Finnish Immigration Concerns


That was the situation all along, they’re only now stating it because the obvious is too hard to conceal any longer.


All of the social justice warriors / Leftist minded boobs who yelled, shouted and labelled all of us ”waycists” (who pointed out the obvious from day one last fall) have feces covered all over their faces. They’ll never admit to their stupidity, but I will most certainly point it out every chance I get.

NOTE: This in no way means they begin kicking out Somalis who’ve been ”refugees” living in Finland for years, we’re unfortunately stuck with them, no matter how many times they travel back and forth to the home country to visit their relatives. Sick.

Finland says Afghanistan, Iraq, Somalia now safe, tightens residence permit requirements

Finnish immigration officials have revised their security assessments for Afghanistan, Iraq and Somalia. They believe that it’s now safe for nationals to return to their home countries, making it more difficult for asylum seekers from these countries to receive residence permits in Finland. Meanwhile legal reforms that took effect on Monday mean Finland will no longer grant discretionary residence permits on the basis of humanitarian protection to those denied asylum.

Finland has ended the practice of granting residence permits on the grounds of humanitarian protection. Image: Antti J. Leinonen

Immigration authorities in Finland say they have re-assessed the security situation in Afghanistan, Iraq and Somalia and found an improvement in the local security situation. Based on the new appraisal, officials say that they believe it is now safe for nationals to return to these countries.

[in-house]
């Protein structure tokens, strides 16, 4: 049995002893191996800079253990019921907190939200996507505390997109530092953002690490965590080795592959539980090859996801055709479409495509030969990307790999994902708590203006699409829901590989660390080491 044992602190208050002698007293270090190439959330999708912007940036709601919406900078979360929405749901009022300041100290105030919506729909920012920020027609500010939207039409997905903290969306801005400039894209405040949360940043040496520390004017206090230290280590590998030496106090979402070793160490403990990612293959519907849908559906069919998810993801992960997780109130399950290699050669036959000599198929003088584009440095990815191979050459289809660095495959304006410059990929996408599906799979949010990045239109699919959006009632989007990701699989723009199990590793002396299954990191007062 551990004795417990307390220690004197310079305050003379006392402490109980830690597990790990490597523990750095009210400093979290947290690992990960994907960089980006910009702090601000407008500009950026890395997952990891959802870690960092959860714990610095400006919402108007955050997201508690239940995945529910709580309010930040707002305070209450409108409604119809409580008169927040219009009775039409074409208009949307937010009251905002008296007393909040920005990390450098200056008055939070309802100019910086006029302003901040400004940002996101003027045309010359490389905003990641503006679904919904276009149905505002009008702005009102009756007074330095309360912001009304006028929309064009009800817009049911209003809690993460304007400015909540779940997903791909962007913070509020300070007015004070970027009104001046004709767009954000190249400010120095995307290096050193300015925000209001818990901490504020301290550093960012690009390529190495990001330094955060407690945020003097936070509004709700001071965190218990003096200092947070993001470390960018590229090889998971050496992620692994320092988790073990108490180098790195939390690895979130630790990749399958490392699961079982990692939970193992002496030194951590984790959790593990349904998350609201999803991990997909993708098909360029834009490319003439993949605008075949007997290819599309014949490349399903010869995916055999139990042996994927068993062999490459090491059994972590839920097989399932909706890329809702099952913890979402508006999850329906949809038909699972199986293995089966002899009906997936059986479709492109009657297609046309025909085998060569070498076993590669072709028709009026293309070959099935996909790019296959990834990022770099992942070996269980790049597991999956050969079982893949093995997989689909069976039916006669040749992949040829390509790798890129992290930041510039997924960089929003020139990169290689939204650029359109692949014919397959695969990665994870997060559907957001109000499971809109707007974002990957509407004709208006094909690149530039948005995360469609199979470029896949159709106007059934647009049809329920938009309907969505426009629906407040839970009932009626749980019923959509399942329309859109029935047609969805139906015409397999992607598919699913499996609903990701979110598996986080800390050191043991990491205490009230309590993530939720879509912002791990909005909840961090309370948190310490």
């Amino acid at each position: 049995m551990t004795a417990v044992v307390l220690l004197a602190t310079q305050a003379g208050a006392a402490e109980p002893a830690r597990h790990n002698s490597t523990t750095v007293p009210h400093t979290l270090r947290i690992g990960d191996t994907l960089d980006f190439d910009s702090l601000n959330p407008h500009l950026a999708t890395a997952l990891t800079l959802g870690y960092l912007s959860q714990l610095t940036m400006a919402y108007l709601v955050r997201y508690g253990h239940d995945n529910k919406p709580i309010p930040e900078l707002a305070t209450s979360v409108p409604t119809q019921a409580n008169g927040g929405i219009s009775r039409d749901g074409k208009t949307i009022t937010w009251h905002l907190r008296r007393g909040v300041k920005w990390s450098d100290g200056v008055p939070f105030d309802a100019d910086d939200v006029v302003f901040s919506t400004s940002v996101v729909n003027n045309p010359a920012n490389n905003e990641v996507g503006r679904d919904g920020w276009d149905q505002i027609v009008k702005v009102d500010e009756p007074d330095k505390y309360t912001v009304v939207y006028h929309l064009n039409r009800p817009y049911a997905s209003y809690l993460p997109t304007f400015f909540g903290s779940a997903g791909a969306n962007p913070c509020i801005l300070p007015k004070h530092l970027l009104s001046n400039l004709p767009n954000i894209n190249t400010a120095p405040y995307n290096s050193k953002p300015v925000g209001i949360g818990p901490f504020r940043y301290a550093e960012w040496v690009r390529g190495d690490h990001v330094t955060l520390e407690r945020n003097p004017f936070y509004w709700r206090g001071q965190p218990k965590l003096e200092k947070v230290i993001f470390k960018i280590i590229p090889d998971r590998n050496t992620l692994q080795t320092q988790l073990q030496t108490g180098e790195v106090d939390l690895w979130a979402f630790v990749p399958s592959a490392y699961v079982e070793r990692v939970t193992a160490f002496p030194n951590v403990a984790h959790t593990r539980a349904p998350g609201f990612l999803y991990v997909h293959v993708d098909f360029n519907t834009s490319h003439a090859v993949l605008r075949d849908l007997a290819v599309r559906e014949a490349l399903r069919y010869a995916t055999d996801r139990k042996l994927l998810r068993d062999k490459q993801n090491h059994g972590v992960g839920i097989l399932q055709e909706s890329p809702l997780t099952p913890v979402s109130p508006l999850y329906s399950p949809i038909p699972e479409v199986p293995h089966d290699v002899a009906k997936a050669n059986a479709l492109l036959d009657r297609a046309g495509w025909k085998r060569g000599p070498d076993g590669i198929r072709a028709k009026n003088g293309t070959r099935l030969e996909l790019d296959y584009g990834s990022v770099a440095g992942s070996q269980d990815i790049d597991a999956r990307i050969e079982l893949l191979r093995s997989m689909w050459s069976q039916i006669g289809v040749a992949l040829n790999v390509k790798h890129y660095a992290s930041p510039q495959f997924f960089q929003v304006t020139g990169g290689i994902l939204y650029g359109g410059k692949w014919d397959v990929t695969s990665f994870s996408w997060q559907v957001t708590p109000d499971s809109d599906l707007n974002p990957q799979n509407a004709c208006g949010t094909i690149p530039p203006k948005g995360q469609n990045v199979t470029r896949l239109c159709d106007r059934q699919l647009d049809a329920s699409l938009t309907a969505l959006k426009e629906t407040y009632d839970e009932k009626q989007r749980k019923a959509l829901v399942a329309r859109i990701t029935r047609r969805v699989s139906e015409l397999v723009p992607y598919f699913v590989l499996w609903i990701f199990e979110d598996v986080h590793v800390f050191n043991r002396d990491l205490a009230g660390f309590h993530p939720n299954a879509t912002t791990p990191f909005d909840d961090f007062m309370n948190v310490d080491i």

The Ministry of Foreign Affairs still advises Finnish citizens to avoid all travel to these locations, however.

In conjunction with recent legal reforms, the security review effectively makes it more difficult for asylum seekers from these three countries to receive extended residence permits on the basis of humanitarian protection.

Humanitarian protection no longer grounds for residence permit
Changes to the Aliens’ Act that took effect Monday mean officials will no longer grant residence permits on the basis of humanitarian protection. As a result, asylum seekers applying for extended permits will have to apply for extensions on other grounds. The most common arguments for a permit extension are studies, work, self-employment or family ties in Finland.

Finland has granted a few hundred residence permits annually on the basis of humanitarian protection to applicants coming mainly from Iraq and Somalia. The basis has been used in cases where applicants’ country of origin does not meet the requirements for what is known as secondary protection and it is not safe for applicants to return to their native countries.

However the new security assessment means that the secondary protection will also no longer be sufficient grounds for receiving a residence permit in Finland.


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